An important primer on the use of pain medication

You can’t have a conversation about pain management without discussing pain medication. In a perfect world, interventions such as corticosteroid injections and regenerative medicine would manage (if not fully resolve) all complaints. However, the reality is that sometimes pain is refractory to such treatments. Adjunctive treatment with oral and topical pain medications is oftentimes used.

Many pain medications fall under the category of controlled substances. Examples include Lyrica, tramadol, and hydrocodone. These medications are associated with higher risk and abuse potential. This means more government scrutiny, and therefore more checks and balances on the part of the prescriber, pharmacist, and the patient.

Our goal as a provider is to strike a balance in the treatment regimen that provides you with the greatest level of pain relief, with the least amount of side effects and the lowest risk. Doing so often involves trying different medications until we find the best combination. If you have side effects or poor relief after multiple medication trials, this could warrant DNA screening to see how you as an individual metabolize different medications.

Forty-six people die every day in the U.S. from prescription opioid overdoses. 80% of these deaths are unintentional. Tragically, these deaths often involve children, as well as adults who have taken someone else’s prescription. This is a number that simply cannot be ignored. It behests us as prescribers to protect both ourselves and you as a patient. To do so, we must discuss opioid safety, schedule regular medication follow-ups, and perform urine drug screens. Opioid safety involves locking up your medication in a safe place, and only taking the maximum amount allowed with you for your duration outside of the home, be it to work or on vacation. Medication follow-ups allow us to re-evaluate your symptoms and medication regimen on a regular basis and adjust your treatment as needed. Urine drug screens ensure that medication is being taken as prescribed and that we can continue on the current treatment plan. These measures are designed not only to protect the provider, but also the patient.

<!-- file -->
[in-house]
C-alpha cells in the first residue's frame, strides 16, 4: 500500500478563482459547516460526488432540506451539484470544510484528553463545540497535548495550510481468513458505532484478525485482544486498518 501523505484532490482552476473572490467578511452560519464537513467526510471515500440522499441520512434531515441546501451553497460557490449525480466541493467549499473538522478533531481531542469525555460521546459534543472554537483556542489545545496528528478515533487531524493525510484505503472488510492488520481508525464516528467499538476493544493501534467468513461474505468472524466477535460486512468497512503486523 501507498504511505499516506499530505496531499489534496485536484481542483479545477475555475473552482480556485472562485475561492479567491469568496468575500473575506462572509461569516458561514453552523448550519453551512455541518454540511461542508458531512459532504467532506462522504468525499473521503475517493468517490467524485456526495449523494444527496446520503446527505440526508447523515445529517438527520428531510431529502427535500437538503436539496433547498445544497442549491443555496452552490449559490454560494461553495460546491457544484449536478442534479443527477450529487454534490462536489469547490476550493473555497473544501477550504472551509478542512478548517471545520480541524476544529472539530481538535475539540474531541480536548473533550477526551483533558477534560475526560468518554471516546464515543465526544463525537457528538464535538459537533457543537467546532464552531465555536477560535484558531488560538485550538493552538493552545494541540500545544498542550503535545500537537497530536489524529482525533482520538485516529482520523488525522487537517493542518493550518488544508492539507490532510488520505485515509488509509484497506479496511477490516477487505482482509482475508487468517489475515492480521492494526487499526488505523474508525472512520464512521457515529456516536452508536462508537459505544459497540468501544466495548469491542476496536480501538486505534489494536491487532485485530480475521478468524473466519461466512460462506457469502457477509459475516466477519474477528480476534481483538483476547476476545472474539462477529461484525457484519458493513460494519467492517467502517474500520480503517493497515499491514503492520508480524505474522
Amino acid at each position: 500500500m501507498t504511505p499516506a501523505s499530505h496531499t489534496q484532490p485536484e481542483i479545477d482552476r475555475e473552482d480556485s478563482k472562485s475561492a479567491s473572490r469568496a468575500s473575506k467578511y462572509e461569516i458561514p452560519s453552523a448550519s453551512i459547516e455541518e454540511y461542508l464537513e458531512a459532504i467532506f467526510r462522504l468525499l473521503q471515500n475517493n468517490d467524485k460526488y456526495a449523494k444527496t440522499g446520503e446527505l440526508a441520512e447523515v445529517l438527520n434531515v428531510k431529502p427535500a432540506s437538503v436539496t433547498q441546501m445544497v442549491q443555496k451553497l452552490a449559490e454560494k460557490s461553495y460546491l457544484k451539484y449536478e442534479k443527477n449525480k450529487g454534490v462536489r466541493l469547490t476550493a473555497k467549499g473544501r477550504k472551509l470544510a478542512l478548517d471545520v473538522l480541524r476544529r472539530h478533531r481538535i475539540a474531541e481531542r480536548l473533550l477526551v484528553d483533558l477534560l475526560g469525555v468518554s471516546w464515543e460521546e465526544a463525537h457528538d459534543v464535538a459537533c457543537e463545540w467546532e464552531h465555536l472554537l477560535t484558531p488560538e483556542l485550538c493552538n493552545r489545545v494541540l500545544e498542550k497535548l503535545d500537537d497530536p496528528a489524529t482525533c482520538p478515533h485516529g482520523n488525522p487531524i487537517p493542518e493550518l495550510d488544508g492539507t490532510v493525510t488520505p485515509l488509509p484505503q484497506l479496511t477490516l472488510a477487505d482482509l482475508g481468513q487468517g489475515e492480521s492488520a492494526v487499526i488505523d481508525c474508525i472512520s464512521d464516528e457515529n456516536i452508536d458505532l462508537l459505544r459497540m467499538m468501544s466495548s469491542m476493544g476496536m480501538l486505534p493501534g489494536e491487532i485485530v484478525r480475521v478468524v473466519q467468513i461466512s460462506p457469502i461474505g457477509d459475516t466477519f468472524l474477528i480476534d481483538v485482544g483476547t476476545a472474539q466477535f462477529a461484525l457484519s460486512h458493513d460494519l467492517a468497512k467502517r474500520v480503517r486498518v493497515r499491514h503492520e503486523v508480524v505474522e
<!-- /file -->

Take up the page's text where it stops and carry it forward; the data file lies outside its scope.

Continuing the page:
If you would like to talk more about your current medication regimen, alternative treatments, or to discuss DNA screening, please feel free to call us for an appointment today.

Recent Posts



Sunshine or Sun-Shy?

This blog is written by Caleb Greer, FNP-C There is a plethora of information available on the Internet about the contr...



Platelet-Rich Plasma (PrP) vs. Stem Cells vs. Exosomes

We read almost weekly articles in the popular press about regenerative medicine, extolling the virtues (or the follies) ...



Ketamine and Mental Health Part III

~This blog series is about my approach to mental health and the integration of ketamine therapy with a psychodynamic and...